As the abstract of his talk suggests, Leggett looked at the ways, means and even the very definition of “condensed-matter physics” has changed and “evolved since its inception in the early 20th century, with particular reference to its relationship to neighbouring and even distant disciplines”. He went on to “speculate on some possible directions in which the discipline may develop over the next few decades, emphasizing that there are still some very basic questions to which we currently have no satisfactory answers”.
I missed the beginning of his talk as I was attending the morning’s first set of press briefings (more on those later) but when I did walk into the packed hall for his talk, his slide had the rather interesting title: “Would I encourage my grandchildren to go into condensed-matter physics?” Happlily enough, his answer at the end of his talk was a resounding “yes”.
By Matin Durrani and Tushna Commissariat in Baltimore, Maryland, US
So here we are in Baltimore to attend the 2016 March meeting of the American Physical Society (APS). We’re writing this at the window seats in a burrito bar on Pratt Street while staring at the hulk that is the Baltimore Convention Center, where nigh-on 10,000 physicists will be congregating all week.
We’ve been playing a game of “spot the APS attendee” while tucking into our burritos. Without wishing to stereotype physicists (okay, go on then, we will) they’re the ones with the backpacks stuffed with poster tubes, pulling little trolley suitcases, looking lost before veering towards the convention centre.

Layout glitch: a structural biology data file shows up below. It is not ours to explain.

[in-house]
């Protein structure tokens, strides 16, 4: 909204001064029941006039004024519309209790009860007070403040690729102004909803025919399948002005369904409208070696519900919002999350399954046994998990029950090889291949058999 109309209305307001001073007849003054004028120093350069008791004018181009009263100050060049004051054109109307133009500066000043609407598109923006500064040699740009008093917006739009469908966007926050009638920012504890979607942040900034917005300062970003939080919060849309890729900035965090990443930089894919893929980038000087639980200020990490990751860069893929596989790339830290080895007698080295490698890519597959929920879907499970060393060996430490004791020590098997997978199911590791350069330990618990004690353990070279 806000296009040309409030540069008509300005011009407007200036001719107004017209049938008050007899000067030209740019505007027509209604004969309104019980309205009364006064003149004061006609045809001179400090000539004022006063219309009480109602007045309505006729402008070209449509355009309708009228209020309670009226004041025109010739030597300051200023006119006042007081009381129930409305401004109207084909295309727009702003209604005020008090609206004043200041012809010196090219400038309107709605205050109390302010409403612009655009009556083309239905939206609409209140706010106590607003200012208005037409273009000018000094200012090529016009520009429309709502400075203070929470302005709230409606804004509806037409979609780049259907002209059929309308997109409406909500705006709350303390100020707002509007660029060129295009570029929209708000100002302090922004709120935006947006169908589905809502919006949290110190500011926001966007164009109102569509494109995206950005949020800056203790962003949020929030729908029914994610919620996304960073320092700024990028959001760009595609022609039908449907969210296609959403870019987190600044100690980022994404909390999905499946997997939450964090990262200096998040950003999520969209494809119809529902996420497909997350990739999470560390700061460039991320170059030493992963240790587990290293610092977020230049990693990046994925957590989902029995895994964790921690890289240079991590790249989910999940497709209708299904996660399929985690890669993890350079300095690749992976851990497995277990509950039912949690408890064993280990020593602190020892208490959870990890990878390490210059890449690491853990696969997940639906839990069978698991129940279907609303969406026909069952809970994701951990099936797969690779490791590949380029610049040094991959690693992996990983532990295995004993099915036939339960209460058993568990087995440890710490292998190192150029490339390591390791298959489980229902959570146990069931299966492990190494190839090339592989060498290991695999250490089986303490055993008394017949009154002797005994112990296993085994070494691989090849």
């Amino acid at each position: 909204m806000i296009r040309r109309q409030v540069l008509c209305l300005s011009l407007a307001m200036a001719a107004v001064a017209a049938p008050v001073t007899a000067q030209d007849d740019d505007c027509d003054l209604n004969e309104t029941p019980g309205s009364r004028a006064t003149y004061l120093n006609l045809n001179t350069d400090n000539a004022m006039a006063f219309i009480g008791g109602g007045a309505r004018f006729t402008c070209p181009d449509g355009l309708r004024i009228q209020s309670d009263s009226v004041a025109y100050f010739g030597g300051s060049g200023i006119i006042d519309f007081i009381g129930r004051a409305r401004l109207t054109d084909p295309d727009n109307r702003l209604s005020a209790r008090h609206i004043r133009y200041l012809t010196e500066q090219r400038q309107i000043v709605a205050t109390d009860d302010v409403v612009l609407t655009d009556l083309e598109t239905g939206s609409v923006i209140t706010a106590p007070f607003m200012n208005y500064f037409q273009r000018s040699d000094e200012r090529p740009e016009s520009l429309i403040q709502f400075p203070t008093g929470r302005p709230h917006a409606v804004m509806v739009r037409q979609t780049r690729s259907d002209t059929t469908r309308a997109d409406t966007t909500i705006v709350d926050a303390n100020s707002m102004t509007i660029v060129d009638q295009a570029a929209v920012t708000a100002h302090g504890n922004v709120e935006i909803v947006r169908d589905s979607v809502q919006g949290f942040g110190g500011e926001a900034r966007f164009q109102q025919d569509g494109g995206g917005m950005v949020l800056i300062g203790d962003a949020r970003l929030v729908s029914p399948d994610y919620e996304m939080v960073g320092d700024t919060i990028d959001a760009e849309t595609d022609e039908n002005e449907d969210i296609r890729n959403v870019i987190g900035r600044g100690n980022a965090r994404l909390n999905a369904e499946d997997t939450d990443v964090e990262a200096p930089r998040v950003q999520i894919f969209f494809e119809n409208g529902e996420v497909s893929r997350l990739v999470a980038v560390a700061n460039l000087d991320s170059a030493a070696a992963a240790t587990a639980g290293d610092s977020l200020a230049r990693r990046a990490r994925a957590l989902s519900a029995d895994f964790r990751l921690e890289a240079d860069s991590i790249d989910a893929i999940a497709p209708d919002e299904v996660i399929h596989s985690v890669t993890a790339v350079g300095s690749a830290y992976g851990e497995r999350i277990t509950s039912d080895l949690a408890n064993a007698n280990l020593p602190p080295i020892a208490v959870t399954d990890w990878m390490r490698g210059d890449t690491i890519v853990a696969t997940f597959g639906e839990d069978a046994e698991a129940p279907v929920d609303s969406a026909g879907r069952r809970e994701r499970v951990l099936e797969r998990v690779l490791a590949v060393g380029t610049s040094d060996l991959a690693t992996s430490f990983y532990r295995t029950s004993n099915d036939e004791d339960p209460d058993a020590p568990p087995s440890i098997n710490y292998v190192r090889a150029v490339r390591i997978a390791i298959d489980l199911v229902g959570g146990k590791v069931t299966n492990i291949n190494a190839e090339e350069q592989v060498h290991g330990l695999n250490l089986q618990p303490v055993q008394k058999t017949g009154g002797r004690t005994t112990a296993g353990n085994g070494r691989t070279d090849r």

There are also some physicists inside Chipotle Mexican Grill – you can tell because they’re huddled around laptops looking at PowerPoint presentations showing graphs of Fermi surfaces and topological insultators. Probably not the usual subject of discussion in here.
By Hamish Johnston
Condensed matter is a physicist’s paradise because of the seemingly endless number of ways that atoms can be rearranged to create systems with new and exciting behaviours. A great example of this is the emerging field of “valleytronics”, which is concerned with a property of electrons that emerges in some semiconductors and 2D materials such as graphene.
The eponymous valley is a local minimum in the conduction band of a solid that “traps” electrons into a specific momentum state. Things get interesting when a material has two valleys that result in two distinct momentum states. In some materials these states resemble the quantum-mechanical property of spin: an electron can be in one of two spin states (up or down) and it can also be in one of two momentum states. As a result, this property is sometimes referred to as valley pseudospin.